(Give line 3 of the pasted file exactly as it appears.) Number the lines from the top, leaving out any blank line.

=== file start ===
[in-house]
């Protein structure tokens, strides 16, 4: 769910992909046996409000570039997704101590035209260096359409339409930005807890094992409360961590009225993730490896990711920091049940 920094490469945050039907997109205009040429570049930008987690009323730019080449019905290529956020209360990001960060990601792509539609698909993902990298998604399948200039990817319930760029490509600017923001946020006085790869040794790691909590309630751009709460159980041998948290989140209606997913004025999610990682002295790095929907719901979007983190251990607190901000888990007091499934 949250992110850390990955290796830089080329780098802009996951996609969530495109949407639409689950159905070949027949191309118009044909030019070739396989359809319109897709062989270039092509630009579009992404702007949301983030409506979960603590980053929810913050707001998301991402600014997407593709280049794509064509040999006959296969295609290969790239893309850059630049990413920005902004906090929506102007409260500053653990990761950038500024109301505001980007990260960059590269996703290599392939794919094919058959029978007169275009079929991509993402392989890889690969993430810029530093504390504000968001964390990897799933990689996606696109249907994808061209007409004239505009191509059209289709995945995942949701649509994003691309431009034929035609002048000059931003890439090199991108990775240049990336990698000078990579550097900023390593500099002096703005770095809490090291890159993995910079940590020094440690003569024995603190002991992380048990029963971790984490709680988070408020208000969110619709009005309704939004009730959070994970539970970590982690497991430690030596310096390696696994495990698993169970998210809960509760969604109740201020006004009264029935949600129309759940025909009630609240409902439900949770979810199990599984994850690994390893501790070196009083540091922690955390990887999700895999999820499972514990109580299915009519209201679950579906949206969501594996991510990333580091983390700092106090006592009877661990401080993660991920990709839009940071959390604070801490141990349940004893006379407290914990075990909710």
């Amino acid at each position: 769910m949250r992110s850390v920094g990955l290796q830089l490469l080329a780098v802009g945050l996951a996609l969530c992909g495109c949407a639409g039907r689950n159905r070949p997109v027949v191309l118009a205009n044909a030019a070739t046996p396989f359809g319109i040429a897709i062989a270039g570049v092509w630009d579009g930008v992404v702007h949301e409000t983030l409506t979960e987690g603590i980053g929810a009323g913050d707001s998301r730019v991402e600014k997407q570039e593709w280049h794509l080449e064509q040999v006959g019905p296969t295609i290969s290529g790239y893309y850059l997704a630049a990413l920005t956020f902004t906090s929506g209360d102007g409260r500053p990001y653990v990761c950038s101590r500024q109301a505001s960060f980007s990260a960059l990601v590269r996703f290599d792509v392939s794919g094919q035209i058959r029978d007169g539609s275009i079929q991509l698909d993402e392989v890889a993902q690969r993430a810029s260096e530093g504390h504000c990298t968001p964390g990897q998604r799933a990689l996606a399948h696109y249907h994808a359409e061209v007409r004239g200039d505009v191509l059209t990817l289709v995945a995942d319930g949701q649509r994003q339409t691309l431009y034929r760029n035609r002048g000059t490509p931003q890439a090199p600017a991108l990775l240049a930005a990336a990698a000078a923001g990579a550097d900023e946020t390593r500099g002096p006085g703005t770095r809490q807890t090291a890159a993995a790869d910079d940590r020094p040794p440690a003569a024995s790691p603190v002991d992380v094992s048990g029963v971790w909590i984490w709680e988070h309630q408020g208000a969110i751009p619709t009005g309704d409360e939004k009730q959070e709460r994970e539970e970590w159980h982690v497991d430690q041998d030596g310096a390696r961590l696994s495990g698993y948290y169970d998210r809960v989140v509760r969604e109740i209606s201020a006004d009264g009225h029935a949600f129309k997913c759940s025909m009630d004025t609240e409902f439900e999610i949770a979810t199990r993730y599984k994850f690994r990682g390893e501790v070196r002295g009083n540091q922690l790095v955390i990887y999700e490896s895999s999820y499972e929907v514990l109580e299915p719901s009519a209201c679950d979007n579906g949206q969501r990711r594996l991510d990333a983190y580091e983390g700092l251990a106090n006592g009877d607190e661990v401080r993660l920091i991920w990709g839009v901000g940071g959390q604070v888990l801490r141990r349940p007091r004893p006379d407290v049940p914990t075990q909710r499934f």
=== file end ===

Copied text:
């Amino acid at each position: 769910m949250r992110s850390v920094g990955l290796q830089l490469l080329a780098v802009g945050l996951a996609l969530c992909g495109c949407a639409g039907r689950n159905r070949p997109v027949v191309l118009a205009n044909a030019a070739t046996p396989f359809g319109i040429a897709i062989a270039g570049v092509w630009d579009g930008v992404v702007h949301e409000t983030l409506t979960e987690g603590i980053g929810a009323g913050d707001s998301r730019v991402e600014k997407q570039e593709w280049h794509l080449e064509q040999v006959g019905p296969t295609i290969s290529g790239y893309y850059l997704a630049a990413l920005t956020f902004t906090s929506g209360d102007g409260r500053p990001y653990v990761c950038s101590r500024q109301a505001s960060f980007s990260a960059l990601v590269r996703f290599d792509v392939s794919g094919q035209i058959r029978d007169g539609s275009i079929q991509l698909d993402e392989v890889a993902q690969r993430a810029s260096e530093g504390h504000c990298t968001p964390g990897q998604r799933a990689l996606a399948h696109y249907h994808a359409e061209v007409r004239g200039d505009v191509l059209t990817l289709v995945a995942d319930g949701q649509r994003q339409t691309l431009y034929r760029n035609r002048g000059t490509p931003q890439a090199p600017a991108l990775l240049a930005a990336a990698a000078a923001g990579a550097d900023e946020t390593r500099g002096p006085g703005t770095r809490q807890t090291a890159a993995a790869d910079d940590r020094p040794p440690a003569a024995s790691p603190v002991d992380v094992s048990g029963v971790w909590i984490w709680e988070h309630q408020g208000a969110i751009p619709t009005g309704d409360e939004k009730q959070e709460r994970e539970e970590w159980h982690v497991d430690q041998d030596g310096a390696r961590l696994s495990g698993y948290y169970d998210r809960v989140v509760r969604e109740i209606s201020a006004d009264g009225h029935a949600f129309k997913c759940s025909m009630d004025t609240e409902f439900e999610i949770a979810t199990r993730y599984k994850f690994r990682g390893e501790v070196r002295g009083n540091q922690l790095v955390i990887y999700e490896s895999s999820y499972e929907v514990l109580e299915p719901s009519a209201c679950d979007n579906g949206q969501r990711r594996l991510d990333a983190y580091e983390g700092l251990a106090n006592g009877d607190e661990v401080r993660l920091i991920w990709g839009v901000g940071g959390q604070v888990l801490r141990r349940p007091r004893p006379d407290v049940p914990t075990q909710r499934f």